First off, Jeff, thanks for your response. It was heartening and validating. I knew I wasn't crazy for thinking the way I did about the ending of Drive.
I've watched a bunch of other films that I want to write about before I forget, but feel daunted when I think of throwing them in a long post. So maybe I'll write about one at a time and it will be easier to nibble away at them--as well as more likely that I will actually write about them.
Which leads me to a side note about the manner in which John assesses yearly participation in film club. I take issue, friend, because my posts on the whole, while fewer and further between, tend to be longer. I know that even if I interjected a post here and there that was a link or a YouTube video or a one paragraph response to someone else's post I still wouldn't be able to keep up with the likes of Jeffrey, but it would make my presence more substantial at least. I consider that kind of posting to be on par with Facebook posts, of which I have plenty, and which your accounting this year didn't take into consideration. And where's your promised post where you write all the things that I've been yearning to hear? Are you just setting me up for disappointment again?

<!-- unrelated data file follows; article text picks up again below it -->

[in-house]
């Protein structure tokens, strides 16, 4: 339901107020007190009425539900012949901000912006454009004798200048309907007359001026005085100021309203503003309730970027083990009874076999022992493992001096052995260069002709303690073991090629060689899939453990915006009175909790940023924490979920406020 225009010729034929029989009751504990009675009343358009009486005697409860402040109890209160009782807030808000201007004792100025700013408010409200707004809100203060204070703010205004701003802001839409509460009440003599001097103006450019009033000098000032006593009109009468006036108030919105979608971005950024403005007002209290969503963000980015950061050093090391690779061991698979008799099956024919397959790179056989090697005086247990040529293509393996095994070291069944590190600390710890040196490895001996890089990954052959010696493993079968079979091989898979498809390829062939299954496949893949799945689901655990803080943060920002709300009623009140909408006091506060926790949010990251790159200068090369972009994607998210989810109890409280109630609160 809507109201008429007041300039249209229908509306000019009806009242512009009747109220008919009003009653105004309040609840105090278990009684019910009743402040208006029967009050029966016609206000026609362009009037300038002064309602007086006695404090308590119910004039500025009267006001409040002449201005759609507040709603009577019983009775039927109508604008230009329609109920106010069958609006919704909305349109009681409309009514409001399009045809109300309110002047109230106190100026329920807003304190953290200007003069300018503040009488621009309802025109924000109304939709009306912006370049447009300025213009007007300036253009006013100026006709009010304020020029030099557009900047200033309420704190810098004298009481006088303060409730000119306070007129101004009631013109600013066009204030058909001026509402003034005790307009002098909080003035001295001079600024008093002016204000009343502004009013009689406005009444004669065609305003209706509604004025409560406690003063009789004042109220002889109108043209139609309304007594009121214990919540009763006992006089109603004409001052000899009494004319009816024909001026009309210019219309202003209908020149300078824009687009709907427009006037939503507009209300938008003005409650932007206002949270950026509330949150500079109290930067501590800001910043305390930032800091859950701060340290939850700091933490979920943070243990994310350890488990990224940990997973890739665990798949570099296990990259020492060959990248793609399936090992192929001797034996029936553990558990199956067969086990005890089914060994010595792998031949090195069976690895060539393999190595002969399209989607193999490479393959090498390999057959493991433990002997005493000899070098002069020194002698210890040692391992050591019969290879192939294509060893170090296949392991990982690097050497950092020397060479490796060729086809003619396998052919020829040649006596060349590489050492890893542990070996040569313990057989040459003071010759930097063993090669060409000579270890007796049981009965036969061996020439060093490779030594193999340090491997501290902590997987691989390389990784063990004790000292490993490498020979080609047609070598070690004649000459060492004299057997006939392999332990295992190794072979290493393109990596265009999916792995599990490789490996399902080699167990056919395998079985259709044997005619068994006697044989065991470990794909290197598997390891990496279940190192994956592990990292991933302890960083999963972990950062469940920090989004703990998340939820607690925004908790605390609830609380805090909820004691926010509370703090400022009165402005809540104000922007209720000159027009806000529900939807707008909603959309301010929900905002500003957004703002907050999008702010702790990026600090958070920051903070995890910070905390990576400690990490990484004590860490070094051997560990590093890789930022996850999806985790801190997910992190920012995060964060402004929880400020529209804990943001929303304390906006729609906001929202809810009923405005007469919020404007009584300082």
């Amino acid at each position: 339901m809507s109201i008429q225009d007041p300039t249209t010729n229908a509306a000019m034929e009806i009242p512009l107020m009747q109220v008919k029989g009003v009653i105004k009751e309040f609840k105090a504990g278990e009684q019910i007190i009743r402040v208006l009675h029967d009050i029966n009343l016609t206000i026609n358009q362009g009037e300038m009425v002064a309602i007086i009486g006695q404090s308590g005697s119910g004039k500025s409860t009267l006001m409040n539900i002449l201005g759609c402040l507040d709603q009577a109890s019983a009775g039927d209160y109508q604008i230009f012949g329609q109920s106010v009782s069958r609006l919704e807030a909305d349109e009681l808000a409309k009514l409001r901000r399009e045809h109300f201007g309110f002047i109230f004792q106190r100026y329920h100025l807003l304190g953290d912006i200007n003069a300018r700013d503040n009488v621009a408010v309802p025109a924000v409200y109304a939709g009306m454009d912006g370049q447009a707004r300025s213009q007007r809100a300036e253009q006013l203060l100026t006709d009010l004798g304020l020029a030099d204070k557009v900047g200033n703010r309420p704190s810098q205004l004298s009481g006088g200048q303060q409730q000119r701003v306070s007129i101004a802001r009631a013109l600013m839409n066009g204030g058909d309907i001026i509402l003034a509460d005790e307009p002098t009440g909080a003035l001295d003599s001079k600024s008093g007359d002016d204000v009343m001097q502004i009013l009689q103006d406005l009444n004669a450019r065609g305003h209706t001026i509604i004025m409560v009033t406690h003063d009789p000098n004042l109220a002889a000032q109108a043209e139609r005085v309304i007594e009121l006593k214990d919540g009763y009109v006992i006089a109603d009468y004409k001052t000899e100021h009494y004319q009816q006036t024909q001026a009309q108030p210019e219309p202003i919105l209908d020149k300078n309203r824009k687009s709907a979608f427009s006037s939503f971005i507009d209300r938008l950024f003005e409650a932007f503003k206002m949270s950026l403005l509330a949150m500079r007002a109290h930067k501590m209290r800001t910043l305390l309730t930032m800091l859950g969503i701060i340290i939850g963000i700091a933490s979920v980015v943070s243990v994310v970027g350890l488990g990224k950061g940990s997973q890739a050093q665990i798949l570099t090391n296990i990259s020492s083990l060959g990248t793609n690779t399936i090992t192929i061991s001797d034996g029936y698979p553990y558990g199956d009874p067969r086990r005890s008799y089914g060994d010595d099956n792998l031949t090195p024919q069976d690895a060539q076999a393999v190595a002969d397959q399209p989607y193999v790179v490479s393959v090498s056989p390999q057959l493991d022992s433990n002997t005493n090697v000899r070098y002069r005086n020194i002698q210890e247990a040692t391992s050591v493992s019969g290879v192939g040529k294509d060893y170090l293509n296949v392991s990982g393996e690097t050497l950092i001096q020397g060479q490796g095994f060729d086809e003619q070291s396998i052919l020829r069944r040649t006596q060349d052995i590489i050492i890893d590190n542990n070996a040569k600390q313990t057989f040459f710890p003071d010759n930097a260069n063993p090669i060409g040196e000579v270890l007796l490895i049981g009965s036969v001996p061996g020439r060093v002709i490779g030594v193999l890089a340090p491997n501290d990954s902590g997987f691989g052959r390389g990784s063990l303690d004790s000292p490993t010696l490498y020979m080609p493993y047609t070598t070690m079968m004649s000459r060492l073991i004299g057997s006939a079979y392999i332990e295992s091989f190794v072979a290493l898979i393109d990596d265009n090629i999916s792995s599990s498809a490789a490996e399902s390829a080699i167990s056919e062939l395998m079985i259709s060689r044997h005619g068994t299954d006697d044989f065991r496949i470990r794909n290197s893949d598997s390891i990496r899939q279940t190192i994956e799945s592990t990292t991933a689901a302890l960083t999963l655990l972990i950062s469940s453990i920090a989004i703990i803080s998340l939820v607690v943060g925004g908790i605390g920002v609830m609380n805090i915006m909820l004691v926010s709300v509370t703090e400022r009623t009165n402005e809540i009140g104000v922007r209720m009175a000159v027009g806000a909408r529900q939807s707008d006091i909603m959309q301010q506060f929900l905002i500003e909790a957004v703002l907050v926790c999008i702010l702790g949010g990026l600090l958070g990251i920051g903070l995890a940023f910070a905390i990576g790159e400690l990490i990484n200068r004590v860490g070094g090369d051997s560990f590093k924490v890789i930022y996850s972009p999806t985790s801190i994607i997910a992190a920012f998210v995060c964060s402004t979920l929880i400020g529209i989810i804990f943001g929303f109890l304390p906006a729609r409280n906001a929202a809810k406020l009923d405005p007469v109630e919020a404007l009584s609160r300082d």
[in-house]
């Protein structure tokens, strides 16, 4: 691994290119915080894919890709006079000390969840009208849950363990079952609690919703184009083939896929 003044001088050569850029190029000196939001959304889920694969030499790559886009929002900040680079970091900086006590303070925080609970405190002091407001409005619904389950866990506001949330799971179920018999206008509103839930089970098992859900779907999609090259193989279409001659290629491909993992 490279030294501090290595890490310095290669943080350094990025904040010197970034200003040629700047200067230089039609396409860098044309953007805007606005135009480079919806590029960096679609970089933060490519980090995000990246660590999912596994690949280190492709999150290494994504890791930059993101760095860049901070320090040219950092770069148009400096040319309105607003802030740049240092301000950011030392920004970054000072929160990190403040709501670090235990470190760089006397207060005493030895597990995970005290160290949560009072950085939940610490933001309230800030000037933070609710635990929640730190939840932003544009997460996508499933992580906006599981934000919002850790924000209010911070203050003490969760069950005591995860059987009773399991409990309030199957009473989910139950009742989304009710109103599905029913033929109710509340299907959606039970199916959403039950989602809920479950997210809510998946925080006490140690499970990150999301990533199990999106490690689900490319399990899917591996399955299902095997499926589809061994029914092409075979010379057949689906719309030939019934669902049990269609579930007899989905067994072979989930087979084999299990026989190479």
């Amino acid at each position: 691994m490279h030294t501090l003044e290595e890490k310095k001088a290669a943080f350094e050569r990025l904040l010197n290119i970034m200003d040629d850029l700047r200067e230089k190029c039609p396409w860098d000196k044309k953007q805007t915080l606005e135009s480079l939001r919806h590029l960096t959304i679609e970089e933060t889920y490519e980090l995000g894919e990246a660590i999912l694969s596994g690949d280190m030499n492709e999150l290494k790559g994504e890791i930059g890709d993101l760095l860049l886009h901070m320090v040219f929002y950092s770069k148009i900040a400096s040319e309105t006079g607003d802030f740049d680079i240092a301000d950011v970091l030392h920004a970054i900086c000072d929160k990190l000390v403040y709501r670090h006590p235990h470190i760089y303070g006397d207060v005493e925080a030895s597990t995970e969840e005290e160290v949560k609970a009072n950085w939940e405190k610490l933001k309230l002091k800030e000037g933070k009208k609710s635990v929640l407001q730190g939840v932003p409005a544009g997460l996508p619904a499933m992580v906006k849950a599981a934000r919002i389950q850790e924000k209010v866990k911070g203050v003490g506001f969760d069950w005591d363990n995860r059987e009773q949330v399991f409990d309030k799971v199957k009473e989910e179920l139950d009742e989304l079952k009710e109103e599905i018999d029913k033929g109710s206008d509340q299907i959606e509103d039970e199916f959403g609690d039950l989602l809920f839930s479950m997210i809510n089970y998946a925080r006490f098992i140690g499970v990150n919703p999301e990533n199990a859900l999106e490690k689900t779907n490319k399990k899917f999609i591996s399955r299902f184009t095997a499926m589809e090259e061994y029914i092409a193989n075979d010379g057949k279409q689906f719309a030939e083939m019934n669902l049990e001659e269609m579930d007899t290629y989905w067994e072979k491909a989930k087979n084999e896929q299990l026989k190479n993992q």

Here's a film that we should both agree on, John. I saw The Way Back with Amy a few nights ago and it blew me away. I didn't know much about the source material, which you spurred me on to read more about. Apparently this film is a fictionalization of an account of someone crossing into India from Siberia. That said, since it is a film about walking, there's not much you can do to stray from the reality of a walk like that for anyone. Weir meticulously researched the film, down to details about the gulag officers' uniforms. One would presume that the details about what would be involved in such a long walk would also have been cared for as well. I find that it doesn't matter to me whether or not the characters are real themselves, because the other elements of the film are true.